Airbus IS PREDICTING STRONG Initial reservations Higher bypass engines of the 1960s and 70sIntroduced in the early 1960s, the bypass or turbofan engine not only supplied more power but was more economical. The shroud of cooler air surrounding the hot exhaust stream also muffled engine noise, eliminating the need for complex noise suppression devices.The ratio of cooler fan air to hot jet exhaust is called bypass ratio (BPR). Early turbofan engines had a relatively low BPR of 1.5:1, but wide-body aircraft in the early 1970s like the 747 changed that number significantly to 5:1.This trend has continued through the following decades with the Airbus A330 and Boeing 777 using even higher-bypass ratio engines of up to 100,000 lbs thrust. Bigger, better, fasterThe jet engine has come a long way from its infancy enabling lower fuel consumption, reduced noise and emissions, plus more power, efficiency and reliability today. Those early jet engineers would surely be impressed!Fuel consumption of the jet engine has declined by 49 per cent overall and per passenger by 82 per cent while reliability has soared to where the engine is now the most reliable system on a plane. When jet engines first appeared in service in the early 1940s, aeronautical engineers were skeptical that these cantankerous new powerplants would ever propel a commercial aircraft.They produced little thrust, burned too much fuel, were painfully loud, and often caught fire or shed turbine blades. Those same engineers would be astonished at the power, reliability, fuel efficiency, and low noise and pollution levels of today’s massive turbofan engines. Jet engine basicsThe basic principal of the jet is that air, sucked into the engine at high speed is compressed by rows of small compressor blades, then mixed with fuel in a combustion chamber under extremely high pressure, jettisoned past turbine blades driving the compressor, and then finally exits the exhaust pipe producing forward thrust. Add a large fan at the beginning of this cycle, and you have the basic components of a modern turbine engine.Engineers soon discovered they could harness more power by installing larger turbines at the front or rear of the engine. As much as 5,000 lbs of additional thrust was produced, offering significant performance improvements.
A baby girl weighing just 520 gm has become the tiniest in South Asia to survive a major abdominal surgery. The girl, born premature at 26 weeks of pregnancy, was operated upon as 12-day-old in Udaipur following progressive distension of her abdomen because of which she was unable to get the milk feed. The surgery entails a very high mortality ranging between 60% and 80% and the chances of survival were less than 10% in the Udaipur case.The baby, Jhanvi, was born in February this year to Umesh and Madanlal Arya, hailing from Madhya Pradesh’s Shivpuri district. She was conceived after 29 years of marriage by in-vitro fertilisation (IVF) technique. Paediatric surgeon Praveen Jhanwar and his team carried out the emergency abdominal surgery under general anaesthesia which lasted one-and-a-half hours. The post-operative course was like a rollercoaster. There were several hurdles, infections and blood transfusions along the way and regular screening of heart and brain was performed to rule out any bleeding in brain.Dr. Janged said Jhanvi’s weight was now close to 2,110 gm and that her progress and clinical course in the neonatal intensive care unit was satisfactory.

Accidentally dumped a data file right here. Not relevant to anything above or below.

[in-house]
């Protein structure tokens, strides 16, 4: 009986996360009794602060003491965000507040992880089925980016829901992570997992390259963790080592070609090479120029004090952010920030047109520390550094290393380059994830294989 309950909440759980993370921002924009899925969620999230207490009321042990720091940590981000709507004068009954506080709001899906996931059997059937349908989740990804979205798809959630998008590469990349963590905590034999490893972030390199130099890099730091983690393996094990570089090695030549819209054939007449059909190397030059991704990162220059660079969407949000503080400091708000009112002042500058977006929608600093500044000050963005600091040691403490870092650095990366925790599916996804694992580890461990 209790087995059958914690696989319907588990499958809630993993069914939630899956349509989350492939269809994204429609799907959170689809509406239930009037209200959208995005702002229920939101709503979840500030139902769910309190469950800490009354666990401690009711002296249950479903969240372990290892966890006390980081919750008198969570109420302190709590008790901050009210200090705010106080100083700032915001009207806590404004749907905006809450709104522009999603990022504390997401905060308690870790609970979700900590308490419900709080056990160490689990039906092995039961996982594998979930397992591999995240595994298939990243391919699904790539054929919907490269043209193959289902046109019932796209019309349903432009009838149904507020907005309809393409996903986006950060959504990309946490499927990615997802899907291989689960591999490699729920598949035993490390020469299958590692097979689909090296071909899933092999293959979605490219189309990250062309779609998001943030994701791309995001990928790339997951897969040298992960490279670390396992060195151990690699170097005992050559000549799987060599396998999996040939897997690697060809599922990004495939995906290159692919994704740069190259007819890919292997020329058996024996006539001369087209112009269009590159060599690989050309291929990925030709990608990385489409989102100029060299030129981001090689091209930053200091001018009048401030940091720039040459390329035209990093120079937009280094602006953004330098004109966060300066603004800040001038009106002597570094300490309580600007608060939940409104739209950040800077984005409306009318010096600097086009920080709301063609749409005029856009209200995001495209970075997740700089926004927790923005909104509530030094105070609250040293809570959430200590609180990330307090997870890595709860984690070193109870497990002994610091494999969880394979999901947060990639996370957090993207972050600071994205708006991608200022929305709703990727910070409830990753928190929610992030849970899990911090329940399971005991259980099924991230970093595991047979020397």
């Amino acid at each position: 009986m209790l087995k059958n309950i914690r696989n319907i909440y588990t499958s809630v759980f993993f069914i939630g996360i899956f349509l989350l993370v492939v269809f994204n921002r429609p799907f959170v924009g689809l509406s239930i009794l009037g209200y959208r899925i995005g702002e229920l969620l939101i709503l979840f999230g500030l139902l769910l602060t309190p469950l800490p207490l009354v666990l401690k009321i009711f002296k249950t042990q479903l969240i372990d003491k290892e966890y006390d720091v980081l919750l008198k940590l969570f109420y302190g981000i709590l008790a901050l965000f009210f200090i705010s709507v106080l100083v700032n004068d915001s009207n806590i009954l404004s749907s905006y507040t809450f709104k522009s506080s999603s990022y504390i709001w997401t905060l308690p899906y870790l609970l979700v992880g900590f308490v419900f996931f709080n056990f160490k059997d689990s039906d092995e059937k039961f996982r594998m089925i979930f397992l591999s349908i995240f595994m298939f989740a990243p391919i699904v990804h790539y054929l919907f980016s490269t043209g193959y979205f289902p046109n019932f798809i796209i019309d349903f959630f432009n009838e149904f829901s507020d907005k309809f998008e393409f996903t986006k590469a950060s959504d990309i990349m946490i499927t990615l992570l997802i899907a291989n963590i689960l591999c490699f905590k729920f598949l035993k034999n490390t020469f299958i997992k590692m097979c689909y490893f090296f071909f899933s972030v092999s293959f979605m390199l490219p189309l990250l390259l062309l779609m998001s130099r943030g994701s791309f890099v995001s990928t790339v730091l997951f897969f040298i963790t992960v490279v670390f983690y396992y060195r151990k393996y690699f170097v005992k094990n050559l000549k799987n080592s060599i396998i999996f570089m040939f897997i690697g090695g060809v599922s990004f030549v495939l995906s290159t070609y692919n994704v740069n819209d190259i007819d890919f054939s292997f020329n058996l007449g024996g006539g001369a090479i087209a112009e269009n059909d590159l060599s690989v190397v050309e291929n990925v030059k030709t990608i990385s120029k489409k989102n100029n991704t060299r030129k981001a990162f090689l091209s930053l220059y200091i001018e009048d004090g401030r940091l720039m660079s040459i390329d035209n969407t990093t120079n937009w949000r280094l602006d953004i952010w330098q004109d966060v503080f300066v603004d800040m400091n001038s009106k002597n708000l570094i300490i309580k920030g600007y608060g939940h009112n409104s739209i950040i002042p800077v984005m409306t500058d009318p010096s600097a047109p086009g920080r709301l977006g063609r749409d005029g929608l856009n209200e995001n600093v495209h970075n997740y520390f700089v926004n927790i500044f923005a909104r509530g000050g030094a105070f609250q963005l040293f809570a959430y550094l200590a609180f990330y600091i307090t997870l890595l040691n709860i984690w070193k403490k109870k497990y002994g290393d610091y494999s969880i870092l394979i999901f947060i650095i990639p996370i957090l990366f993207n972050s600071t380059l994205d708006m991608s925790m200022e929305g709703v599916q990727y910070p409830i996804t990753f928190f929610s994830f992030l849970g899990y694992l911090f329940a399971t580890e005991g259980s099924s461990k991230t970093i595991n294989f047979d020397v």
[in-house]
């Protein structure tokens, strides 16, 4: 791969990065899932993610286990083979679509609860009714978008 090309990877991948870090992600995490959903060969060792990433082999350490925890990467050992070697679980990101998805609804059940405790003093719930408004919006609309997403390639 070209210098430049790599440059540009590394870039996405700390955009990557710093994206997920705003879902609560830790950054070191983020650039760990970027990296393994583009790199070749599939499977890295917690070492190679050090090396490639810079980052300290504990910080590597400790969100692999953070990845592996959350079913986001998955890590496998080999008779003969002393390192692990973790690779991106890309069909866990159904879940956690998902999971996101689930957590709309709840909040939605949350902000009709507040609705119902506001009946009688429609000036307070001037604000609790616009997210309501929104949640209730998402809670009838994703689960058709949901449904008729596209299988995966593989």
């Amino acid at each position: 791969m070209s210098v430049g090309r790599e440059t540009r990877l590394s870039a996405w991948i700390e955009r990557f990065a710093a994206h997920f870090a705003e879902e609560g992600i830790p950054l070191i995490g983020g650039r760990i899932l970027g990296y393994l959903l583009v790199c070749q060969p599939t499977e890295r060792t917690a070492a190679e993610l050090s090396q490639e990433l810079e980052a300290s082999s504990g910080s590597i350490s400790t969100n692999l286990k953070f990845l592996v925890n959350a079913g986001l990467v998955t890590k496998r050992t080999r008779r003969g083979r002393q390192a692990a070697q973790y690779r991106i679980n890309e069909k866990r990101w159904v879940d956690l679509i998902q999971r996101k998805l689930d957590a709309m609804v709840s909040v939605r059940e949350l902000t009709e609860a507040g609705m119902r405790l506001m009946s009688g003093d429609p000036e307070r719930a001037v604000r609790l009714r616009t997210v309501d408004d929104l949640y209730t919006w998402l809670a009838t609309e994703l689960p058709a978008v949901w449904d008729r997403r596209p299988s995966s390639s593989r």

Typhoon Kammuri accelerates, gains strength en route to PH NEXT BLOCK ASIA 2.0 introduces GURUS AWARDS to recognize and reward industry influencers LATEST STORIES Djokovic said apart from tennis he has always looked at ways to improve himself, which he terms his “philosophy of life”.“It has always been, not just for tennis, but in general there’s always something that you can improve and get better at as a person and as a player,” he said.“That’s probably the most exciting thing about life, is that every day is a new opportunity for you to get better.”Djokovic faces South Korea’s “NextGen” star Chung Hyeon in Monday’s round of 16. MOST READ Djokovic has become involved in meticulous off-the-court preparation in recent years. He has a strict, gluten-free diet and is an advocate for well-being.The new year has given him the opportunity to analyse aspects of his game and preparation.“When it comes to tennis, I obviously was excited to analyze my game,” he said.“First of all, I wanted to get the right team of people around me, experts in their field, so they can contribute to the process and the journey of working on my body and my game.“Improving different aspects that are there to be worked on. Thankfully there is always something to work on.”ADVERTISEMENT The Serb former world No.1 is playing in his first tournament since Wimbledon in July and he has a brand new support team, headed by eight-time Grand Slam champion Andre Agassi as coach. Djokovic said after reaching the fourth round of the year’s opening Grand Slam on Saturday that he now meditates on a daily basis.FEATURED STORIESSPORTSWATCH: Drones light up sky in final leg of SEA Games torch runSPORTSLillard, Anthony lead Blazers over ThunderSPORTSMalditas save PH from shutout“Yes, I do. I’ll tell you what. I don’t want to tell you what I gain with it, but I’ll tell what I lose with it,” he said.“I lose fear. I lose anxiety. I lose stress. I guess, in the end of the day, that’s what you’re looking for.” Kammuri turning to super typhoon less likely but possible — Pagasa View comments 76ers climb to 6th in East, beat Bucks Trending Articles PLAY LIST 00:50Trending Articles02:44Djokovic wins Laureus Sportsman of Year Award01:57Taiwan bridge collapses, at least 14 injured; rescuers fear six trapped01:29Police teams find crossbows, bows in HK university01:35Panelo suggests discounted SEA Games tickets for students02:49Robredo: True leaders perform well despite having ‘uninspiring’ boss02:42PH underwater hockey team aims to make waves in SEA Games01:44Philippines marks anniversary of massacre with calls for justice01:19Fire erupts in Barangay Tatalon in Quezon City Globe Business launches leading cloud-enabled and hardware-agnostic conferencing platform in PH Don’t miss out on the latest news and information. Slow and steady hope for near-extinct Bangladesh tortoises Novak Djokovic. APNovak Djokovic says meditating has helped him overcome fear and stress that comes with playing elite tennis.The 12-time Grand Slam champion, 30, says he often turned to the practice during his long spell out of the game last year with elbow trouble.ADVERTISEMENT 2 ‘newbie’ drug pushers fall in Lucena sting John Lloyd Cruz a dashing guest at Vhong Navarro’s wedding Read Next Brace for potentially devastating typhoon approaching PH – NDRRMC